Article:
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James Allen's Singapore GP verdict

James Allen's Singapore GP verdict - Feature - F1 | ITV Sport

Sunday, 26 September 2010 18:34

With his second win from pole in two races Fernando Alonso has stormed back into contention for this year’s world championship.

I asked him in the post-race TV interview if we should all put our money on him now and it’s starting to look like a smart bet.

The championship is still Mark Webber’s to lose, given that he still has an 11-point advantage and his car is still the fastest out there – but Ferrari have impressed everyone with the way they’ve come back in recent weeks and Alonso is on top of his game.

If you go back to Germany, Alonso has scored 93 points in the five races since then, and that is despite not scoring in Spa.

That isn’t the strongest five-race run we’ve seen this season – Lewis Hamilton scored 98 between Turkey and Germany – but it shows that Ferrari is peaking at the right time, as the championship enters what Sir Alex Ferguson would call “squeaky bum time”.

Today Alonso wasn’t allowed any respite by Sebastian Vettel.

The winning margin was just 0.2s and in the second half of the race in particular – the half that was played out on the hard tyres – Vettel was faster.

Ferrari boss Stefano Domenicali said this evening that the race was actually won in Saturday’s qualifying session, when Alonso took the pole by less than 0.1s from Vettel.

If you were being tough about it, Vettel actually gave Alonso the pole by dropping two-tenths in the middle sector when he brushed the barrier, but Alonso’s challenge this weekend was relentless.

This really is quite a comeback.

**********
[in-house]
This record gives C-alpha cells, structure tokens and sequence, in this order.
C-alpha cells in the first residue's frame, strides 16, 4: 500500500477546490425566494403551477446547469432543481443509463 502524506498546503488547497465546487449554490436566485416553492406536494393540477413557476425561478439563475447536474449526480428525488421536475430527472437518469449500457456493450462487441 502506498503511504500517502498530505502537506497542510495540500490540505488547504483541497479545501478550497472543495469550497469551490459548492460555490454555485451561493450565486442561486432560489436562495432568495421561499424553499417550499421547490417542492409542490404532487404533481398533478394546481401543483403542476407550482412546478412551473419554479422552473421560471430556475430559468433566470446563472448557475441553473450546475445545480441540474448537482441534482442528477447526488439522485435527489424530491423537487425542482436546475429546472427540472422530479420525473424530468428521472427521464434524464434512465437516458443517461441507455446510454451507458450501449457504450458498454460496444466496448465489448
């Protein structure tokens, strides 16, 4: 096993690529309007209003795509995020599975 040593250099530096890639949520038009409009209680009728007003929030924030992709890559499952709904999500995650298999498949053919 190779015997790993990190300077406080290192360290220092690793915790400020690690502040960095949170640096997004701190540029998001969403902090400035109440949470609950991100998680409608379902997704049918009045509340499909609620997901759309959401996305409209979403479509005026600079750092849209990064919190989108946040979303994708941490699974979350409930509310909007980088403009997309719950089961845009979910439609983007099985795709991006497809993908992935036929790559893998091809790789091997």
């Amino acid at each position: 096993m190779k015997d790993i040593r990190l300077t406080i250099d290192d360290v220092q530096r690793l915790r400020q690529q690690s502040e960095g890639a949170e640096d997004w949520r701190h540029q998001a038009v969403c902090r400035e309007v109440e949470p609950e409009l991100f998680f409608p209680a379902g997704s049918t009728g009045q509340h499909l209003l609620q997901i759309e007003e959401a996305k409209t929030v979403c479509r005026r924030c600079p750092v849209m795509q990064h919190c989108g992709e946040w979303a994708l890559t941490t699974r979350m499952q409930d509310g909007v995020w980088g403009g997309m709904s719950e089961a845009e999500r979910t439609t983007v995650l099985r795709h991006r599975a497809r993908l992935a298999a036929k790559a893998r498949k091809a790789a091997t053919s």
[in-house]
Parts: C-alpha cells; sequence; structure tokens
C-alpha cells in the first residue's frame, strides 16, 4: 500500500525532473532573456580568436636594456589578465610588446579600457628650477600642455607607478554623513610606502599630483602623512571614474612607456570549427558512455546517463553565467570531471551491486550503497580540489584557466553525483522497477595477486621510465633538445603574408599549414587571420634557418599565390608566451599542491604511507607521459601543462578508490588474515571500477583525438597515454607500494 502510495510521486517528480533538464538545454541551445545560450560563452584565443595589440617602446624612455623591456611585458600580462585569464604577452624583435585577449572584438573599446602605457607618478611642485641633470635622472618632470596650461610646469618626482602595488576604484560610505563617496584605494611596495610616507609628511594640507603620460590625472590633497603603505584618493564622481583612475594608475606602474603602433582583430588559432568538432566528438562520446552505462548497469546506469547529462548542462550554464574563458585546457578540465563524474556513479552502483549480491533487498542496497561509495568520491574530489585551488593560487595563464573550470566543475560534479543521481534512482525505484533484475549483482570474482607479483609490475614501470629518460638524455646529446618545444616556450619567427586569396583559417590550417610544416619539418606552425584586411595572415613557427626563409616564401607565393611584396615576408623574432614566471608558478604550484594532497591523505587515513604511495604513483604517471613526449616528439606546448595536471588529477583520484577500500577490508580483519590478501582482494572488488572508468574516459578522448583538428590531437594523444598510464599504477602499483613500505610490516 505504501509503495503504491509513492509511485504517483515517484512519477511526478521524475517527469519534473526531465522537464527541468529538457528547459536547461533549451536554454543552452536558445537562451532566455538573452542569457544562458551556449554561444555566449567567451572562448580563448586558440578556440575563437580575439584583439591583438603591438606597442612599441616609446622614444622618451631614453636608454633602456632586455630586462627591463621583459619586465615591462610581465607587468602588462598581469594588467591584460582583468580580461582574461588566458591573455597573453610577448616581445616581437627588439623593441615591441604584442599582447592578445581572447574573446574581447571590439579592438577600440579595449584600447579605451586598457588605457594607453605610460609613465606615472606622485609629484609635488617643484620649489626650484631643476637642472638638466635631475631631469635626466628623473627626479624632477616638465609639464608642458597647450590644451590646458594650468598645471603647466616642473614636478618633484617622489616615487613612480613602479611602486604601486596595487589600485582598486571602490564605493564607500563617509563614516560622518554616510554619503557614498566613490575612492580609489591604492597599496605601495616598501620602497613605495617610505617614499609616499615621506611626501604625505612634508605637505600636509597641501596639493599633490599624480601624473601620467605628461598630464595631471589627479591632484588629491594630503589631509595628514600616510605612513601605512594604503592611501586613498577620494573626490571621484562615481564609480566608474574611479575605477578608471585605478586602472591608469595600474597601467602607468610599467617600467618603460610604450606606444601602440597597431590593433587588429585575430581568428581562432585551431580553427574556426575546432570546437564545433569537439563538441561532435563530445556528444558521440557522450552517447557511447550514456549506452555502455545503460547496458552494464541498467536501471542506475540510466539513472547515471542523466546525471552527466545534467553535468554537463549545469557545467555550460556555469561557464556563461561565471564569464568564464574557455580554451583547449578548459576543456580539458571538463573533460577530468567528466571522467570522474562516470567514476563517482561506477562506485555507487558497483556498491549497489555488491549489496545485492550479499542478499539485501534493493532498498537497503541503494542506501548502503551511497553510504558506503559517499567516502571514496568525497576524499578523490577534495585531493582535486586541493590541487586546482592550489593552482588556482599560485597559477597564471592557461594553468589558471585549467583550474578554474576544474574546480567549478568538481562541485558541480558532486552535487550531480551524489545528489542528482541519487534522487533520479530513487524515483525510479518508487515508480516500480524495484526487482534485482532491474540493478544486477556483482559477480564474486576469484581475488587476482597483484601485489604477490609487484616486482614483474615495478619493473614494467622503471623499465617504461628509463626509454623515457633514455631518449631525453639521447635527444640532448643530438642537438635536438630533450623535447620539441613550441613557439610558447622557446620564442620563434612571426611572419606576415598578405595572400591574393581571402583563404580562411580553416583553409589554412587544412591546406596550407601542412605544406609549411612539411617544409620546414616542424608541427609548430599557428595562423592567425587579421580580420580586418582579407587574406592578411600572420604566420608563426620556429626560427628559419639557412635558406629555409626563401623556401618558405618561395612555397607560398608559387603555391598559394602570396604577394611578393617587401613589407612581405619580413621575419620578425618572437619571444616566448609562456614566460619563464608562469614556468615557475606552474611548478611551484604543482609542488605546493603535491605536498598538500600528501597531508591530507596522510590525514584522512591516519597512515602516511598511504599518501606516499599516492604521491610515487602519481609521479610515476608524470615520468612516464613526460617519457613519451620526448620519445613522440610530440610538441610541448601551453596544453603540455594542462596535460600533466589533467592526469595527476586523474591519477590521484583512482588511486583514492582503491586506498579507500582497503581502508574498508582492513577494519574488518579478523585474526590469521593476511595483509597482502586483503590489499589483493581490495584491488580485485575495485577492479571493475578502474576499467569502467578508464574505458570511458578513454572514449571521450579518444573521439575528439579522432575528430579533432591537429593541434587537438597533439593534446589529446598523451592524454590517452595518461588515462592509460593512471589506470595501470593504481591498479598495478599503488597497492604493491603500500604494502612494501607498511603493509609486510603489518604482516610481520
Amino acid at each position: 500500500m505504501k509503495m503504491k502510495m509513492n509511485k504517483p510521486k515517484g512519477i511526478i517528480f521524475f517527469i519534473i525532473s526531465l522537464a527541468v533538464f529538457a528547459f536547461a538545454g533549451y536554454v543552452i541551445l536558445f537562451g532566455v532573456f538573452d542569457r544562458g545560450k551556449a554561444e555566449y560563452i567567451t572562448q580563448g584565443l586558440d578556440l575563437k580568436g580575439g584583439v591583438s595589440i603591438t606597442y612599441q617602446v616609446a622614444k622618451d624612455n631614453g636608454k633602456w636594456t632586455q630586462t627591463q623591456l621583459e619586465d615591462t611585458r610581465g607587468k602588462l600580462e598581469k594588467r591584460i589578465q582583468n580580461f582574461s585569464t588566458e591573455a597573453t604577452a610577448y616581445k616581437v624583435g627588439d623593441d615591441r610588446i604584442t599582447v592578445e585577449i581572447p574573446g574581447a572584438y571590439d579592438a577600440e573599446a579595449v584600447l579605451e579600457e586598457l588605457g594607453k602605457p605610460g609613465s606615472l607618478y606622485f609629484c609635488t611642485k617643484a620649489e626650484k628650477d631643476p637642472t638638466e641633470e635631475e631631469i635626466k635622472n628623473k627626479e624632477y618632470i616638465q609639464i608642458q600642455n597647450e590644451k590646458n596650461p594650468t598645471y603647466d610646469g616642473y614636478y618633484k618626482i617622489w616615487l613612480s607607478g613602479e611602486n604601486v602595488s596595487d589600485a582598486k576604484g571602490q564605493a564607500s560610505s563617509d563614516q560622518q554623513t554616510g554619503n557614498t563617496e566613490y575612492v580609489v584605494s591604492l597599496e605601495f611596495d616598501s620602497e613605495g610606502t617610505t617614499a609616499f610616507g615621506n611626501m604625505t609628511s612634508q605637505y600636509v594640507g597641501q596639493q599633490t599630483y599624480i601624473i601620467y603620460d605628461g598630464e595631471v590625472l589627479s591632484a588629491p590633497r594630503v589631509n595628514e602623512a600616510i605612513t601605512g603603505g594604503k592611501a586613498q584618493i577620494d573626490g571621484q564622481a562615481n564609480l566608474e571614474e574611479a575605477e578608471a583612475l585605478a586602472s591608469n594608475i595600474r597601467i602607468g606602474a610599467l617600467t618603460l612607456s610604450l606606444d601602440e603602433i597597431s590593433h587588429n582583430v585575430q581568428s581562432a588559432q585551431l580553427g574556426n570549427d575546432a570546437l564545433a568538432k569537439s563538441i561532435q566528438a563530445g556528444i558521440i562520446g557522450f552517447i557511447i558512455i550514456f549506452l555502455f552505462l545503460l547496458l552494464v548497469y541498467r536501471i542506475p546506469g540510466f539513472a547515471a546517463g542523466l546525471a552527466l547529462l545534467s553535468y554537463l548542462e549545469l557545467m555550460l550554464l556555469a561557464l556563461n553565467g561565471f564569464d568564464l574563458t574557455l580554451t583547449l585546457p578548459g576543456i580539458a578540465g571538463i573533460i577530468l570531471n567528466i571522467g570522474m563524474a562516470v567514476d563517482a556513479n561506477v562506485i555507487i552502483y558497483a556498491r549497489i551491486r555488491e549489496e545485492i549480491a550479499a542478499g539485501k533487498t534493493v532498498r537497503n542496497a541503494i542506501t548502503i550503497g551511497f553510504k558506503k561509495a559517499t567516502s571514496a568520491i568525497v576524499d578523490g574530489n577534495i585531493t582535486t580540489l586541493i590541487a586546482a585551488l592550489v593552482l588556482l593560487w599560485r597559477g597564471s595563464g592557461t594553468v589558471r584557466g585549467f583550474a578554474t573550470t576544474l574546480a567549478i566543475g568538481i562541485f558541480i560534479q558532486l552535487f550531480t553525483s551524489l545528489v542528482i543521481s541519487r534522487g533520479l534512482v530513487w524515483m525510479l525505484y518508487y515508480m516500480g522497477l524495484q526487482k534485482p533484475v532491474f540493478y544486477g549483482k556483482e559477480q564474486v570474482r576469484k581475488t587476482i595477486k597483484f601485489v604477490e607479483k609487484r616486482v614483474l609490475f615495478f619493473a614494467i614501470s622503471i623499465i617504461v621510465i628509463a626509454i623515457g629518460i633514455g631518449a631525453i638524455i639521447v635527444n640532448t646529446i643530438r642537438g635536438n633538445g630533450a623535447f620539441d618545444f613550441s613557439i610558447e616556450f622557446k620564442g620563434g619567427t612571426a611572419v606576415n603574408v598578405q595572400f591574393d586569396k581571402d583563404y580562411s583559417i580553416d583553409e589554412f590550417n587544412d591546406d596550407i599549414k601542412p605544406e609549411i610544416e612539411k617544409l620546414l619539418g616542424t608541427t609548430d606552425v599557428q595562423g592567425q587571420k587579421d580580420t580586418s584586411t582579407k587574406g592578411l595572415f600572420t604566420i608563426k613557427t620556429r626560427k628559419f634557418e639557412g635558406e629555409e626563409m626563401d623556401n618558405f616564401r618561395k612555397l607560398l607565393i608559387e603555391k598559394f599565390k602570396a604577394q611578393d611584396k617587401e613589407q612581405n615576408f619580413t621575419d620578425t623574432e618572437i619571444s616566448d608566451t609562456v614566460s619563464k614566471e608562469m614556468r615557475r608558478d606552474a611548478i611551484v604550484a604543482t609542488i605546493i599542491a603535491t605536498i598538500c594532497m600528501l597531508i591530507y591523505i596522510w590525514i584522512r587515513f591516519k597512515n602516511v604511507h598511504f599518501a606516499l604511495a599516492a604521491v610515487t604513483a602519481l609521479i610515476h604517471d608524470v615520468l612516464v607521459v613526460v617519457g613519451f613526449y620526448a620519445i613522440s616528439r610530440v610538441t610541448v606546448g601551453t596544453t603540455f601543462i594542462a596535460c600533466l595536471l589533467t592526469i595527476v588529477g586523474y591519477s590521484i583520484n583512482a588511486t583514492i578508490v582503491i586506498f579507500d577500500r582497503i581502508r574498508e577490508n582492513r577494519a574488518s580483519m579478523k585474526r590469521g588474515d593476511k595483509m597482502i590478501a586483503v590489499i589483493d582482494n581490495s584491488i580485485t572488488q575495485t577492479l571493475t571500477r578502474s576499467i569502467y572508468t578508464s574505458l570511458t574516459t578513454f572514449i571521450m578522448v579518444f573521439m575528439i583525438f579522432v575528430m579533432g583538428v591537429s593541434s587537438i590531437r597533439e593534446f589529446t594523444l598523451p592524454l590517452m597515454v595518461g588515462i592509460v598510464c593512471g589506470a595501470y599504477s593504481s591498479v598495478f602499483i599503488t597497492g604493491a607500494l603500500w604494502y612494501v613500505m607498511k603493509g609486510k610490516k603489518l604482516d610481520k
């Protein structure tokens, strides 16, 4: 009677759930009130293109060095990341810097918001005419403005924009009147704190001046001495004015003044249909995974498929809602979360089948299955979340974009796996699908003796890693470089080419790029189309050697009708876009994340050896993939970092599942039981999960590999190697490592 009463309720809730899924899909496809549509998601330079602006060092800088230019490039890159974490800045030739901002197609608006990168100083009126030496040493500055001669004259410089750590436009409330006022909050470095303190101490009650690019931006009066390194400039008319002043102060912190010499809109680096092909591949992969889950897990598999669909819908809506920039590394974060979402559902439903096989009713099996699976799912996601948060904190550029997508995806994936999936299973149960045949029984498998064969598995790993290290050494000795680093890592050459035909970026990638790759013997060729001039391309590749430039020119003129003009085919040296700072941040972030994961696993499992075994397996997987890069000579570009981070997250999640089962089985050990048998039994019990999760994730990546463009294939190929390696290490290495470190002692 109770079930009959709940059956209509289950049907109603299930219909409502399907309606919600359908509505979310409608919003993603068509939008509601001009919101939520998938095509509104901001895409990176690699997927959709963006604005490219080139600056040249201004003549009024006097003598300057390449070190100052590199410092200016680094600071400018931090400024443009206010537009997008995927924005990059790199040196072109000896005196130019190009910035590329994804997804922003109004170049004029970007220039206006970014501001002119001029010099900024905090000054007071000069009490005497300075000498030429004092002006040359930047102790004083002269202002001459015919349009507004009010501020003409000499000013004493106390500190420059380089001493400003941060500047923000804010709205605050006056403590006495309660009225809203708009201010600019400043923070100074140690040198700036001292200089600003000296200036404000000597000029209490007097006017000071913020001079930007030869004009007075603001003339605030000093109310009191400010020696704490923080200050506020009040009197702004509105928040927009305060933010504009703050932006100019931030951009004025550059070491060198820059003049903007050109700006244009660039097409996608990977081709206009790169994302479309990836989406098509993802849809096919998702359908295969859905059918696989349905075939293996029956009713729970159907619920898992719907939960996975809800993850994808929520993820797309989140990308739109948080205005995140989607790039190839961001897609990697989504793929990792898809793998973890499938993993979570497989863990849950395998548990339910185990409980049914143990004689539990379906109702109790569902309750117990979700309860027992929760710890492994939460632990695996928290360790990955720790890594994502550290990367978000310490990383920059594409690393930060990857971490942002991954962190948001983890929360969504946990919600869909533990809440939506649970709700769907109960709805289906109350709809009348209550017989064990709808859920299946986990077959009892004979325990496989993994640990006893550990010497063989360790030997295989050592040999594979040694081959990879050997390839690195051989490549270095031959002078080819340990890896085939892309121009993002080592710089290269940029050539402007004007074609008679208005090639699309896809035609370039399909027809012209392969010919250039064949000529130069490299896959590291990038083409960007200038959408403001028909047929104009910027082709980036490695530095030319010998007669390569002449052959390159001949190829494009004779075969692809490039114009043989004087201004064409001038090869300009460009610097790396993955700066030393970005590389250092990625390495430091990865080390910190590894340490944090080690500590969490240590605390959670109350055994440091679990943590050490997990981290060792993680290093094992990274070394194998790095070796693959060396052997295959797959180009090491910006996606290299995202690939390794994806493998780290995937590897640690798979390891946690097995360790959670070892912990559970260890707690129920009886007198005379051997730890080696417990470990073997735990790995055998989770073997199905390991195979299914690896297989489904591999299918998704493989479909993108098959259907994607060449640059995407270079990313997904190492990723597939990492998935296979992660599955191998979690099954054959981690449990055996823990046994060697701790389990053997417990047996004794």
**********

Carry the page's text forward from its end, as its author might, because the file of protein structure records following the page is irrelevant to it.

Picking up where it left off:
Don’t forget that Alonso has been criticised for making too many mistakes and the team has done a great job to bounce back from the dark days around the time of Turkey when the technical department seemed to be losing its way with the F-duct rear wing and no blown diffuser.

Since they got the diffuser on the car in Valencia and then refined those two components over the next two races, Ferrari have been the closest challengers to Red Bull and Alonso has shown the leadership from the cockpit that the team hired him for last year.

The other great talking point today was the incident between Hamilton and Webber, which put Lewis out of the race.

The incident happened because Webber got boxed in behind Lucas di Grassi’s Virgin Racing car in turn 5, which cost him momentum.

Hamilton got alongside, on the outside, and was ahead as they turned into the left-handed turn seven, but Webber braked late and held his line.

As we saw in Istanbul, he is not going to give anything away this year because this is his best chance of winning a title and he may not have the chance again.

McLaren feel that Webber was fortunate not to be penalised for the incident.

But the stewards this year have been taking quite a lenient view of “racing incidents” where drivers have been trying to pass and no clear blame can be apportioned.

I think this is a positive thing for the sport – it has encouraged drivers to ‘have a go’ and that is what the public want to see, especially when there is a lot at stake, as there is for the title contenders.

The general view is that the stewards got this one right, painful as it might seem to Hamilton.

It has dropped him down to third in the championship, 20 points behind Webber.

McLaren should be strong in Suzuka, but Red Bull ought to be stronger still.

Korea (if it goes ahead) and Abu Dhabi look like they might be good for McLaren too, so all is not lost for Hamilton.

It was important for Webber to keep his points loss to Vettel down to just three today. That means he is still 21 points clear of his team-mate.

Red Bull aren’t going to take sides and favour one driver over another for a while yet, but Webber need to keep this kind of margin to have a chance of getting his way.

I still think Vettel will win a couple more races.

If he hadn’t made a mistake in qualifying he would have won this weekend and I think he’s the man to beat in Suzuka.
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